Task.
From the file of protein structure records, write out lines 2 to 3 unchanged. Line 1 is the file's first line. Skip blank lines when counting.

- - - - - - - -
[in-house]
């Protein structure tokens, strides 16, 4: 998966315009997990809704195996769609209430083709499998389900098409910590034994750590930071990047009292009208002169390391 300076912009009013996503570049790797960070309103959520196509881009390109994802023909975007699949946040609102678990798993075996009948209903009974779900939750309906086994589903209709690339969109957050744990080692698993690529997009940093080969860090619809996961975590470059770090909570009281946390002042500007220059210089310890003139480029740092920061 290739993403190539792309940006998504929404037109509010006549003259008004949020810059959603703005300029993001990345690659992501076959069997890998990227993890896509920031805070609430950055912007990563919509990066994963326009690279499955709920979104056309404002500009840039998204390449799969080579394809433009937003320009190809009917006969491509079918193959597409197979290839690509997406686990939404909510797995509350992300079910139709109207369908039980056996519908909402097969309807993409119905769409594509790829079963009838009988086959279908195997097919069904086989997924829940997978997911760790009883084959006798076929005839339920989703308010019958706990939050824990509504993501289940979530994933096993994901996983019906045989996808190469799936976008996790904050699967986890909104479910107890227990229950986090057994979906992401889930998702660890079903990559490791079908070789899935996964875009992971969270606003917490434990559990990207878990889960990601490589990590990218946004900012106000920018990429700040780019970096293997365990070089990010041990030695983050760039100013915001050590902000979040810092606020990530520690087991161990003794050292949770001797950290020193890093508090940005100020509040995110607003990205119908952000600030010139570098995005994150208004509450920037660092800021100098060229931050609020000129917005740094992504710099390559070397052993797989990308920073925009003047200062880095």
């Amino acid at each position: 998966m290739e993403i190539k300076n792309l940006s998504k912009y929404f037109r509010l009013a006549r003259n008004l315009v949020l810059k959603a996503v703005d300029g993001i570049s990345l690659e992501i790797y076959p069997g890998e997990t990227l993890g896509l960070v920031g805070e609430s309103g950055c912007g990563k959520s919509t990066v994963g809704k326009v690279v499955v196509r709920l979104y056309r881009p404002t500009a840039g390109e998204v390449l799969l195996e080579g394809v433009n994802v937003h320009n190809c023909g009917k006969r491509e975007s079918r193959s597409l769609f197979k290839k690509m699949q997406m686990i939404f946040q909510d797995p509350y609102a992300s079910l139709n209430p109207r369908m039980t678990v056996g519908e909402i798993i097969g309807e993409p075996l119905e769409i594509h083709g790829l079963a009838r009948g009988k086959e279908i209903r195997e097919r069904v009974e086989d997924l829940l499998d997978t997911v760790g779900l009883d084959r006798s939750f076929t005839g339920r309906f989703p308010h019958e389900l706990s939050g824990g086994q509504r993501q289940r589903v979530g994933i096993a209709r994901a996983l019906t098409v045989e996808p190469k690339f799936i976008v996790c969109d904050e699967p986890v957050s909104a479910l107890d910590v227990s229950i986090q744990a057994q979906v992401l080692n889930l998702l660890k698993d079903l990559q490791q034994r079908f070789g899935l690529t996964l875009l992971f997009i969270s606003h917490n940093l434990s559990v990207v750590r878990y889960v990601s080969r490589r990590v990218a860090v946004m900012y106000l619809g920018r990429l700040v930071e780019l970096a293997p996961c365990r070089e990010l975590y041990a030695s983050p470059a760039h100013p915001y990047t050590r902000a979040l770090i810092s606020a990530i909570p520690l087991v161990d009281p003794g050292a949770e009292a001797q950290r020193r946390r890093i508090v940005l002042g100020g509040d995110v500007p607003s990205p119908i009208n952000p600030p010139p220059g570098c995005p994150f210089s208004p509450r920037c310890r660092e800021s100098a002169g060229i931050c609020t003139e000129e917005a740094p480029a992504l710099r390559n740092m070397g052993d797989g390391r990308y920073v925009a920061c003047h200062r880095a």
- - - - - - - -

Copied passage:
């Protein structure tokens, strides 16, 4: 998966315009997990809704195996769609209430083709499998389900098409910590034994750590930071990047009292009208002169390391 300076912009009013996503570049790797960070309103959520196509881009390109994802023909975007699949946040609102678990798993075996009948209903009974779900939750309906086994589903209709690339969109957050744990080692698993690529997009940093080969860090619809996961975590470059770090909570009281946390002042500007220059210089310890003139480029740092920061 290739993403190539792309940006998504929404037109509010006549003259008004949020810059959603703005300029993001990345690659992501076959069997890998990227993890896509920031805070609430950055912007990563919509990066994963326009690279499955709920979104056309404002500009840039998204390449799969080579394809433009937003320009190809009917006969491509079918193959597409197979290839690509997406686990939404909510797995509350992300079910139709109207369908039980056996519908909402097969309807993409119905769409594509790829079963009838009988086959279908195997097919069904086989997924829940997978997911760790009883084959006798076929005839339920989703308010019958706990939050824990509504993501289940979530994933096993994901996983019906045989996808190469799936976008996790904050699967986890909104479910107890227990229950986090057994979906992401889930998702660890079903990559490791079908070789899935996964875009992971969270606003917490434990559990990207878990889960990601490589990590990218946004900012106000920018990429700040780019970096293997365990070089990010041990030695983050760039100013915001050590902000979040810092606020990530520690087991161990003794050292949770001797950290020193890093508090940005100020509040995110607003990205119908952000600030010139570098995005994150208004509450920037660092800021100098060229931050609020000129917005740094992504710099390559070397052993797989990308920073925009003047200062880095």
């Amino acid at each position: 998966m290739e993403i190539k300076n792309l940006s998504k912009y929404f037109r509010l009013a006549r003259n008004l315009v949020l810059k959603a996503v703005d300029g993001i570049s990345l690659e992501i790797y076959p069997g890998e997990t990227l993890g896509l960070v920031g805070e609430s309103g950055c912007g990563k959520s919509t990066v994963g809704k326009v690279v499955v196509r709920l979104y056309r881009p404002t500009a840039g390109e998204v390449l799969l195996e080579g394809v433009n994802v937003h320009n190809c023909g009917k006969r491509e975007s079918r193959s597409l769609f197979k290839k690509m699949q997406m686990i939404f946040q909510d797995p509350y609102a992300s079910l139709n209430p109207r369908m039980t678990v056996g519908e909402i798993i097969g309807e993409p075996l119905e769409i594509h083709g790829l079963a009838r009948g009988k086959e279908i209903r195997e097919r069904v009974e086989d997924l829940l499998d997978t997911v760790g779900l009883d084959r006798s939750f076929t005839g339920r309906f989703p308010h019958e389900l706990s939050g824990g086994q509504r993501q289940r589903v979530g994933i096993a209709r994901a996983l019906t098409v045989e996808p190469k690339f799936i976008v996790c969109d904050e699967p986890v957050s909104a479910l107890d910590v227990s229950i986090q744990a057994q979906v992401l080692n889930l998702l660890k698993d079903l990559q490791q034994r079908f070789g899935l690529t996964l875009l992971f997009i969270s606003h917490n940093l434990s559990v990207v750590r878990y889960v990601s080969r490589r990590v990218a860090v946004m900012y106000l619809g920018r990429l700040v930071e780019l970096a293997p996961c365990r070089e990010l975590y041990a030695s983050p470059a760039h100013p915001y990047t050590r902000a979040l770090i810092s606020a990530i909570p520690l087991v161990d009281p003794g050292a949770e009292a001797q950290r020193r946390r890093i508090v940005l002042g100020g509040d995110v500007p607003s990205p119908i009208n952000p600030p010139p220059g570098c995005p994150f210089s208004p509450r920037c310890r660092e800021s100098a002169g060229i931050c609020t003139e000129e917005a740094p480029a992504l710099r390559n740092m070397g052993d797989g390391r990308y920073v925009a920061c003047h200062r880095a």